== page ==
When it comes to materials, residential roofers are well-versed in the application of shingles. On the other hand, it’s rare that a residential roofer will be called upon to use liquid-applied membrane, for example.
The Surprise Twist
At this point, it seems clear that businesses should hire commercial roofers and homeowners should look for residential specialists. After all, residential roofers are clearly better at working on houses, right? Not necessarily.
It’s not uncommon, especially in urban areas, to live in a house with a flat roof. A homeowner in this position has a choice to make. Should they contact a residential roofer, who frequently works on homes? Or would a commercial roofer, who has more experience with flat roofs, be the better choice? Well, if you fall into this category, we have some news for you.
You have a commercial roof.
That’s right— flat roofs use all the same materials and building techniques as commercial roofs. Modified bitumen, asphalt sheets, and PVC roofing are all much more commonly used in commercial roofs. All of these materials are also the most commonly used in flat roofs. Sure, they tend to be a good bit smaller than your standard commercial roof. And yes, you probably have a skylight instead of an industrial pipeline, and homes typically have fewer exhaust outlets. But most of the time, flat-roof homeowners are better off hiring a commercial roofer than a residential one. This is because commercial roofers have much more experience working with flat roofs in general. As a result, they will be more knowledgeable and thorough when making repairs.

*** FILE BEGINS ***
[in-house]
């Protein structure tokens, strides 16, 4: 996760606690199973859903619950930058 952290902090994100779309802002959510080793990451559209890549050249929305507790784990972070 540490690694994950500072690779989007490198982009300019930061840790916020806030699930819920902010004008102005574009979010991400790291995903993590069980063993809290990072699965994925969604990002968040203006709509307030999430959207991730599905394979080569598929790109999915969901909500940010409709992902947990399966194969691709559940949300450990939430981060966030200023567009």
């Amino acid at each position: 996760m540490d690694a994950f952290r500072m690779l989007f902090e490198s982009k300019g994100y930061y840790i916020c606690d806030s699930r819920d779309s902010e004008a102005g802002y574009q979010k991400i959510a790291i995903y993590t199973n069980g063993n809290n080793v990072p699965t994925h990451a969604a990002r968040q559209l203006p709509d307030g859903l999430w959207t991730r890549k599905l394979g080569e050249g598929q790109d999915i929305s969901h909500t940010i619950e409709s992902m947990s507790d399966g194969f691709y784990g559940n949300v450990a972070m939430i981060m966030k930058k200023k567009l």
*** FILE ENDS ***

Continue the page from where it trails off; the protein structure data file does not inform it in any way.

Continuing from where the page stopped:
The Bottom Line
There are a few distinct differences in the comparison of residential vs. commercial flat roofs. While there are usually differences in the structural load and usage, many times the materials are the same. As a result, for those who have homes with flat roofs, be aware that commercial roofing products are Businesses looking to secure their industrial roof should be looking primarily at commercial roofers. For most homeowners, on the other hand. it’s best to choose a roofer with extensive experience working with residential roofs. Flat roofs are the one exception to this rule. If you need a flat-roof replacement, you may find a commercial roofer to be better versed in your specific needs. Before you hire, ask what kinds of work the crew is used to doing. Don’t be afraid to look at a few online reviews.
Having trouble finding the perfect contractor? We’ve got you covered.
Charm City Roofing is both a GAF Master® Certified commercial roofer AND a GAF Master Elite® Certified residential roofer. That means all roof types are welcome here. On top of that, it means we can offer the best warranties in the country, no matter the roof type. Our Master® and Master Elite® status means our work is backed by the biggest roofing manufacturer in North America. Do you need a new set of shingles on your family home? A repair done on a large commercial building? Or are you looking for a replacement for your residential flat roof? Whatever the situation, we have the tools and expertise to keep your roof in tip-top shape.